COMPUTATIONAL ANALYSIS OF METABOLIC NETWORKS AND ISOTOPE TRACER EXPERIMENTS FOR METABOLIC FLUX EVALUATION IN COMPLEX SYSTEMS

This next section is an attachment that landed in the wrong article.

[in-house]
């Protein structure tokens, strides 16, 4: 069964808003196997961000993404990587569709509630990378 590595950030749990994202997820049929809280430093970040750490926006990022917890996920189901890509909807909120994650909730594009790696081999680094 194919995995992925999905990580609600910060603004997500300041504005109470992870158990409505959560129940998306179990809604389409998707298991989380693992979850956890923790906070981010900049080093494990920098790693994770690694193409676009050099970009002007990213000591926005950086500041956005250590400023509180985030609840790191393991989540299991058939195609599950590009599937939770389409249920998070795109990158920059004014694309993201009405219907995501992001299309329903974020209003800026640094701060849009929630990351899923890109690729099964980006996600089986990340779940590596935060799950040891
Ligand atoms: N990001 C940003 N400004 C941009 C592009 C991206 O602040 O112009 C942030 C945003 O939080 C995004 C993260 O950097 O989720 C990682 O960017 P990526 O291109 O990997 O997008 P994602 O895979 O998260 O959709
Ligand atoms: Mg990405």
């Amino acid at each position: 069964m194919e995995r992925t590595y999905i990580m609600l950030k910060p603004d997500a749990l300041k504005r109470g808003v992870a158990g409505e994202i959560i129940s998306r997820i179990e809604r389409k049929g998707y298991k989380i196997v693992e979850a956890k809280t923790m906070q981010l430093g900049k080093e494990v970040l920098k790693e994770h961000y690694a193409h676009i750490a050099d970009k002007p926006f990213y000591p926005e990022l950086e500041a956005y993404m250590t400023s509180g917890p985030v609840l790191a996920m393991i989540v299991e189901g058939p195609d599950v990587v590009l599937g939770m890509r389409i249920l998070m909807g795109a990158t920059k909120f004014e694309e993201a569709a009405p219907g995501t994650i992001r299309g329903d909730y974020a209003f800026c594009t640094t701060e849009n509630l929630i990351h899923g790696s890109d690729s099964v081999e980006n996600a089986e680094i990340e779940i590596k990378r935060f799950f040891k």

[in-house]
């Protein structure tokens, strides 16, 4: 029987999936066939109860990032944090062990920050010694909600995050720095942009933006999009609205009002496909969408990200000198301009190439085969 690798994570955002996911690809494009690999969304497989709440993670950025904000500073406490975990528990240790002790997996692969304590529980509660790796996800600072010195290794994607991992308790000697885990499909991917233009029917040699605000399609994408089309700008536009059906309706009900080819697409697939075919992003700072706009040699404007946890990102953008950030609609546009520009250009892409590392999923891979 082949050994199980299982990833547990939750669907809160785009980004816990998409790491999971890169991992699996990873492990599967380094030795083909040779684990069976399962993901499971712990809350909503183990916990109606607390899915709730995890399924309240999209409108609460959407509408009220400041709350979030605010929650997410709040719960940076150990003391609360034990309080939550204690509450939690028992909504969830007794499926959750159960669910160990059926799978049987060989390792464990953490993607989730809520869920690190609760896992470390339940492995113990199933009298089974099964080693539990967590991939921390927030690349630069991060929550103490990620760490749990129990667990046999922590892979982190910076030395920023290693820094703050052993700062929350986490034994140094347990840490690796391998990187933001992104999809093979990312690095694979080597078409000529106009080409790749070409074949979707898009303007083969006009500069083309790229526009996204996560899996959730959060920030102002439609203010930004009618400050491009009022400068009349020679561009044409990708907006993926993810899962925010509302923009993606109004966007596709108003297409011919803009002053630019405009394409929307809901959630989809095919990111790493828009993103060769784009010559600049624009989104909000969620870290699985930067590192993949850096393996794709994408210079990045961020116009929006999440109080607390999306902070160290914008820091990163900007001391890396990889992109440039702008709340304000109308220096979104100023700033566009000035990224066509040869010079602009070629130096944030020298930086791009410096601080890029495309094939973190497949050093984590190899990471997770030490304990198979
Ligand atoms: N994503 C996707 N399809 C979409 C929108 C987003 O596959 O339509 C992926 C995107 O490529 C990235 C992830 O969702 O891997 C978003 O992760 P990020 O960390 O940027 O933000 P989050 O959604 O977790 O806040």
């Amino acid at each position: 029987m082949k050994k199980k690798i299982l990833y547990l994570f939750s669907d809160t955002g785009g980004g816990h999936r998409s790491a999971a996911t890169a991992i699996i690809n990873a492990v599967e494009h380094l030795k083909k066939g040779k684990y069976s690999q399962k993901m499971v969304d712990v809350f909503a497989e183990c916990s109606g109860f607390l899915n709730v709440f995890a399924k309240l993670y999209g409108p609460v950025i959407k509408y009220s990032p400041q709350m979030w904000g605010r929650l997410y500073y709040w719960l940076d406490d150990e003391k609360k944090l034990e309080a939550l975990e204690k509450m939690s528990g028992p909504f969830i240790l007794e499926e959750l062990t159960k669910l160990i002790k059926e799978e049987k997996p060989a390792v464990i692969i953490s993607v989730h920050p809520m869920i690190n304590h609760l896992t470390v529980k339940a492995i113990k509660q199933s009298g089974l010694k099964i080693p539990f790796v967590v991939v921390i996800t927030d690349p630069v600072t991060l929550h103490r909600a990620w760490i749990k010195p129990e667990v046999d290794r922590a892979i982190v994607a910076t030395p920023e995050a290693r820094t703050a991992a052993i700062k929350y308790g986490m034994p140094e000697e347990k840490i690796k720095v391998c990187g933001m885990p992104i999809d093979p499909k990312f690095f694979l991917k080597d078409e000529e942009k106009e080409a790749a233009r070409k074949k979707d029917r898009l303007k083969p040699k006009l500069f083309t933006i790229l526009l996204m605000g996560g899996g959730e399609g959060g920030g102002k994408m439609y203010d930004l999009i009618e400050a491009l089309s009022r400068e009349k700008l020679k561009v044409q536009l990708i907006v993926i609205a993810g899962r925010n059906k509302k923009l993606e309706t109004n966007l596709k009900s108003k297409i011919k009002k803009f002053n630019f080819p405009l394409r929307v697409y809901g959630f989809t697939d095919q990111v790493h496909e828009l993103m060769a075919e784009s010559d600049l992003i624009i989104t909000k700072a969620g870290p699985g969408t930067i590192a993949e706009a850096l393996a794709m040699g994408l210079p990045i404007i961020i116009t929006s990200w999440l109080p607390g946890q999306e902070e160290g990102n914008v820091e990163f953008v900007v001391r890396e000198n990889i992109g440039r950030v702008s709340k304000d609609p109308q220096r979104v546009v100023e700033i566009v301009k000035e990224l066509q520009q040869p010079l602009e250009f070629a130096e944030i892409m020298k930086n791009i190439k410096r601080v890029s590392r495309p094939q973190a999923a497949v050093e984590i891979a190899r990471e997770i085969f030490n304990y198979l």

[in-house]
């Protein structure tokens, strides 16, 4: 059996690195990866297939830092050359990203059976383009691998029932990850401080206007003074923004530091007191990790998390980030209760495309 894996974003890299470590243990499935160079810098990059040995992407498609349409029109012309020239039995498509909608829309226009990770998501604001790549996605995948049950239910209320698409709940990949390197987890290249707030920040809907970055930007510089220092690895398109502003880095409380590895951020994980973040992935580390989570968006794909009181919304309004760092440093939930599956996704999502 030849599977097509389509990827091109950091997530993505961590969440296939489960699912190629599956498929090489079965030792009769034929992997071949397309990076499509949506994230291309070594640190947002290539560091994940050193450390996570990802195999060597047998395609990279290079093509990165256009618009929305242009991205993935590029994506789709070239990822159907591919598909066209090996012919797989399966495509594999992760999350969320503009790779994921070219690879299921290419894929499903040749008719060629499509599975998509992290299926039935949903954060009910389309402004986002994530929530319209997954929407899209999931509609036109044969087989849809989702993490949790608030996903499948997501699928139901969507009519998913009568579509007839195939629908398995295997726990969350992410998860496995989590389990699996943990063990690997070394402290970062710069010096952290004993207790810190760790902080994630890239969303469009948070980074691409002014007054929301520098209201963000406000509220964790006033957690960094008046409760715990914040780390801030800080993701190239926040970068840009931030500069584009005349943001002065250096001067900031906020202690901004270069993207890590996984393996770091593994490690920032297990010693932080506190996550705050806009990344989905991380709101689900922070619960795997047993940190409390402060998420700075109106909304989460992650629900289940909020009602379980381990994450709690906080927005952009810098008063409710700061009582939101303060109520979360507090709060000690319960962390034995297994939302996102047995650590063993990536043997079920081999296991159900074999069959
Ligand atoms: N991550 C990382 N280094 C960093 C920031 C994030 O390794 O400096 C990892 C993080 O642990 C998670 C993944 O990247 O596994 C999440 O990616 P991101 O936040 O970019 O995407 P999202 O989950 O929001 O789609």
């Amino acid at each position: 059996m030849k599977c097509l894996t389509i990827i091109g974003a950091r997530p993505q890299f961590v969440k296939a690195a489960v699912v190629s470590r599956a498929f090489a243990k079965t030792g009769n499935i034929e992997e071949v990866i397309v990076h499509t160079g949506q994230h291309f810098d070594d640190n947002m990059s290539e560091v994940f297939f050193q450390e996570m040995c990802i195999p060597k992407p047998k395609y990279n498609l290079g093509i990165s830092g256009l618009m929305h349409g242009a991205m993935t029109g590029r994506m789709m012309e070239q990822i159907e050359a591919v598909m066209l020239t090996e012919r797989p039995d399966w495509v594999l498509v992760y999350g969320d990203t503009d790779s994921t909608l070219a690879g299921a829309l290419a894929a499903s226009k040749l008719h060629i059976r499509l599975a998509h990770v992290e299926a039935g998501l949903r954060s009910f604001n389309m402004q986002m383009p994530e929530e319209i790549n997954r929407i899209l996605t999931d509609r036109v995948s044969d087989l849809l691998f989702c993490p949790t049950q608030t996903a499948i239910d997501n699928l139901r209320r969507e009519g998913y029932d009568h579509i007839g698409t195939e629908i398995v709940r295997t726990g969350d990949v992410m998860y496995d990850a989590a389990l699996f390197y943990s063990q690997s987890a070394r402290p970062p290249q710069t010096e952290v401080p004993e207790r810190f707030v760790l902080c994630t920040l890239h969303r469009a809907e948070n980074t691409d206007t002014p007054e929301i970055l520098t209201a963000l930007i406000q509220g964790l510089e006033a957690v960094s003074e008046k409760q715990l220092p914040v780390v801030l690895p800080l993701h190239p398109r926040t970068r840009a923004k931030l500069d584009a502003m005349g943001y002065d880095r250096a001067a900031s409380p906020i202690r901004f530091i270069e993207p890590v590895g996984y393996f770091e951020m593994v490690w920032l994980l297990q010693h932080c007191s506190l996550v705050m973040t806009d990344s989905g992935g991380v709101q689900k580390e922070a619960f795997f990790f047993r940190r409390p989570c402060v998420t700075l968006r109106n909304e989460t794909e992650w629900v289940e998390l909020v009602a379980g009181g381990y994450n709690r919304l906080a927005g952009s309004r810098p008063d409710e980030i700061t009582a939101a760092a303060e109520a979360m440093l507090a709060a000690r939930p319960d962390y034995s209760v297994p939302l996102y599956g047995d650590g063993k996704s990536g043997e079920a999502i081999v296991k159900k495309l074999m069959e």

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Metabolic engineering endeavors seek to develop microorganisms as feedstocks for biofuels and commodity chemicals. Towards this, quantifying metabolic fluxes is an important step for characterizing an organism’s metabolism and designing effective engineering strategies. Metabolic fluxes are quantified using sophisticated techniques, namely flux balance analysis (FBA), an in silico technique, and isotope-assisted metabolic flux analysis (MFA), a hybrid experimental and computational technique. FBA uses a network’s stoichiometry with linear programming techniques to generate in silico flux predictions for genome-scale networks. MFA uses measurements from stable isotope (typically 13C) tracer experiments to estimate fluxes of central carbon metabolism. In MFA, fluxes are parameters to a model developed from the network’s carbon atom rearrangements, which is fit to isotope labeling data, typically acquired using mass spectrometry.We developed novel mathematical and computational techniques for quantifying and analyzing flux predictions obtained using MFA and FBA. FBA applications typically generate flux predictions for networks with on the order of 1000 [O(1000)] reactions and metabolites. We developed a network reduction algorithm that uses matrix algebra to reduce a large network and flux prediction to a smaller representation. From this reduced representation, a researcher may quickly gain holistic insights from the FBA model. In isotopically nonstationary MFA, time-series labeling measurements are acquired on the approach to steady state. A model consisting of a large system of typically O(1000) ordinary differential equations is fit to the measurements to estimate fluxes and pool sizes. For detailed networks, the number of parameters may be large. We developed a computationally effective framework for solving this problem having robust convergence and efficient scalability to large networks. In this approach, we formulate the problem as an equality-constrained nonlinear program (NLP), solved efficiently using a solver implemented on an algebraic modeling language. Finally, we apply this approach to a detailed model of Phaeodactylum tricornutum photoautotrophic and mixotrophic (on acetate) metabolism. Using the flux estimates, we characterized this organism’s metabolism under disparate growth conditions, which may inform future endeavors to engineer P. tricornutum as a chemical feedstock.